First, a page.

Amiga 600 video encoder upgrade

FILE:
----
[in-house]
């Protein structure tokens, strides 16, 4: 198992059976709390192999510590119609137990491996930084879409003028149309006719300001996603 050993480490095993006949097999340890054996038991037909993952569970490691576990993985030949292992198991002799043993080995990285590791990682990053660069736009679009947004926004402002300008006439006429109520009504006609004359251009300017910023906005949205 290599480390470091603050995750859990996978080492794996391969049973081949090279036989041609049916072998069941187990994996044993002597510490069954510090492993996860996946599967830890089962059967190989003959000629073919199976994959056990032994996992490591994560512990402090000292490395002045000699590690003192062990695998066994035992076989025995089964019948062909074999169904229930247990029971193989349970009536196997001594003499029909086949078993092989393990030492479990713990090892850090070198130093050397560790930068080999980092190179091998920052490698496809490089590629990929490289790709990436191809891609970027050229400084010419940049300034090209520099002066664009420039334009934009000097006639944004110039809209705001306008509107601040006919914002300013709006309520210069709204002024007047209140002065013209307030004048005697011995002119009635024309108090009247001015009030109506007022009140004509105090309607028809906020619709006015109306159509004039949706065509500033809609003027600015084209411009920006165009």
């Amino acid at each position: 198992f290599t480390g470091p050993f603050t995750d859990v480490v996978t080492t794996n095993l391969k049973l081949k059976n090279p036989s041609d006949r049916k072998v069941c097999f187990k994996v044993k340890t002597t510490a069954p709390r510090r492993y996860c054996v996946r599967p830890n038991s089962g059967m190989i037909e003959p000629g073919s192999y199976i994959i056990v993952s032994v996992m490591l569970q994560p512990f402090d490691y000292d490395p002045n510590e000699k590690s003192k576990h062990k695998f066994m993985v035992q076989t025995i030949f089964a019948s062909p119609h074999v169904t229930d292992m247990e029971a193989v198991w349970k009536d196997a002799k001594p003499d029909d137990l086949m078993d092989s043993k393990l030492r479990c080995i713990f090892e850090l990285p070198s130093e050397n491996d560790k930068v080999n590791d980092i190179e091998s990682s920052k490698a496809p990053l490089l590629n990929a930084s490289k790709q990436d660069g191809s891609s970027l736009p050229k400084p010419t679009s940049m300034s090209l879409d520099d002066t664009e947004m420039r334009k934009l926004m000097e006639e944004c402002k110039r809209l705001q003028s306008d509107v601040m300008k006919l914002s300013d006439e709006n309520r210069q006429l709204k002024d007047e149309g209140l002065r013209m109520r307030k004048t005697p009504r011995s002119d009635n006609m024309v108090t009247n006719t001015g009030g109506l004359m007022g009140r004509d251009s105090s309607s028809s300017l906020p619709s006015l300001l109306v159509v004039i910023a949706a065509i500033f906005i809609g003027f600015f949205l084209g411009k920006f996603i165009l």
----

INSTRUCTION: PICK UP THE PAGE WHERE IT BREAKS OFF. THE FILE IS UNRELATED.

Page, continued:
For those of you who, just as me, are bothered with the bad composite video output of the Amiga 600/1200 I may have found a very effective upgrade. For some time I have wondered why the output lately seemed to be getting significantly worse as years went by. At first I thought it was just never monitors that had bad analog video circuitry compared to older ones but recently I definitely noticed a significant degrading in video output on my machines. The big plague that is tormenting all of these machines are the leaking electrolytic capacitors. They have come to an age now where generally all of hem are affected and must be dealt with as soon as possible to no be destroyed from within! The replacement of capacitors are an absolute necessity but it's something I won't cover in this article. There are plenty of existing guides out there already. At first a thought that this whole capacitor situation was to blame for the picture degradation but after re-capping two PAL Amiga 600 machines without any obvious improvement in the video output, in fact the re-capping actually made things worse, I began to wonder what was really going on. Both machines eventually started having problem with the reg/green color phase and color flickering. A common problem when the color delay is acting up. Remember, PAL inverts the color phase on every other line and if that phase is unstable it will result in color flickering. This red/green flickering situation got me wondering about how the video encoder chip in the Amiga 600 actually worked. It uses the CXA1145 chip by Sony. The same chip is used in many other consumer equipment and video game consoles from around that time. The CXA1145 design relies on two specifically delicate external components. One delay line and one band pass filter. Those were my primary suspects. In the Amiga 600 design they are called Z221 and Z222. The datasheet is pretty vague regarding these components. It mentions that the BPF should be centered around 4.43MHz for PAL and 3.58 MHz for NTSC, the color carrier frequencies, and the delay line should be 180ns in both cases. This is a picture over the area covering the video encoder circuit of an Amiga 600. Commodore did not use the filter and delay line mentioned in the CXA1145 datasheet but instead some other ones (the rectangular shaped RF cans on the left side of the picture). Actually the delay line consists of three cans connected together in serial and the band pass filter is a single can. I have not managed to properly identify them nor source new ones and they are pretty tricky to de-solder so I would rather avoid that. On both the Amiga 600 I recently restored I had to clean the area around Z221 and Z222 thoroughly to get rid of the leaked-out and corrosive capacitor electrolyte. In the picture above the area has been cleaned and all electrolytic capacitors replaced. I suspect my thorough cleaning is part of what quickly worsened my video problems. My theory is that Z221 and Z222 cans are sensitive to various cleaning detergents. In my case I think my use of isopropyl alcohol in the area is to blame. I could clearly see the picture degrading after cleaning. The components Commodore used for Z221 and Z222 filter and delay line may not be aging gracefully and are not robust enough to survive a leaky capacitor and cleanup. In fact I suspect the leaking capacitor electrolyte itself may even deteriorate the Z221 and Z222. They have a typical RF can style construction with an open bottom against the PCB. Any fluids on the PCB will effectively move up into the can because of the capillary force. This got me thinking about a possible replacement for the Amiga 600/1200 analog video section. Preferably a solution that would fit inside the case and one that also had to be fully reversible. This turned out to be easier than I initially thought! The diagram above is taken from the CXA1145 datasheet and shows the example circuit suggested by Sony and is basically the same design used by Commodore in the Amiga 600/1200. The bandpass filter and delay line are marked with red. Sony made an updated video encoder chip named CXA1645 that is almost pin-compatible with the CXA1145 and it does not depend on external bandpass filter and delay line! Instead those pins are used to provide a real S-video output. This is the suggested CXA1645 circuit from the datasheet. Very similar to the CXA1145. I have color coded the main differences. Red - pins with new function compared to existing circuit Blue - new or altered components Green - S-video output The changes required compared to the original circuit is pretty small. What I did was to remove the old CXA1145, replace it with a new CXA1645 and piggy-back the new and changed components around it. Worth mentioning in this case is that the CXA1145 has an audio buffer between pins 8 and 9. Those pins have other functions on the CXA1645, thus the audio to the RF modulator is lost by doing this mod. To me that was no issue but if you really want to keep the RF modulator audio working you could probably just bridge pins 8 and 9 together on the back of the PCB in order to restore that function. DISCLAIMER: This is NOT a beginners modification. It requires proper equipment and good surface mounted soldering skills. Make sure you know what you are doing and if in any doubt, leave it to someone who have the proper skills and tools. These computers are not made any more and are only getting fewer and fewer. Do not take any chances. This is only a documentation of what I did. I can not be held responsible for any eventual damages you may cause by performing this modification yourself. Step one - Removal of the CXA1145. Step two - Isolate changed pins with kapton tape. Placement of tape marked in red. Step three - Solder the new CXA1645 on top. Step four - Add components. The 1% 16k resistor between pin 18 and ground sets the color signal amplitude. I only had 5% resistors so I used one 15k and one 1k i series and measured a few samples using a calibrated LCR mater until I got well within the 1% mark. Step five - Annoy cat with fine picture and colorful mouse pointer. This has been a very successful modification. The picture is really good now. Better than I can remember it ever was and this is only composite video. Next step is to explore the possibilities with the CXA1645 S-video output. This modification was performed on an Amiga 600 but should be more or less the same for Amiga 1200 as well.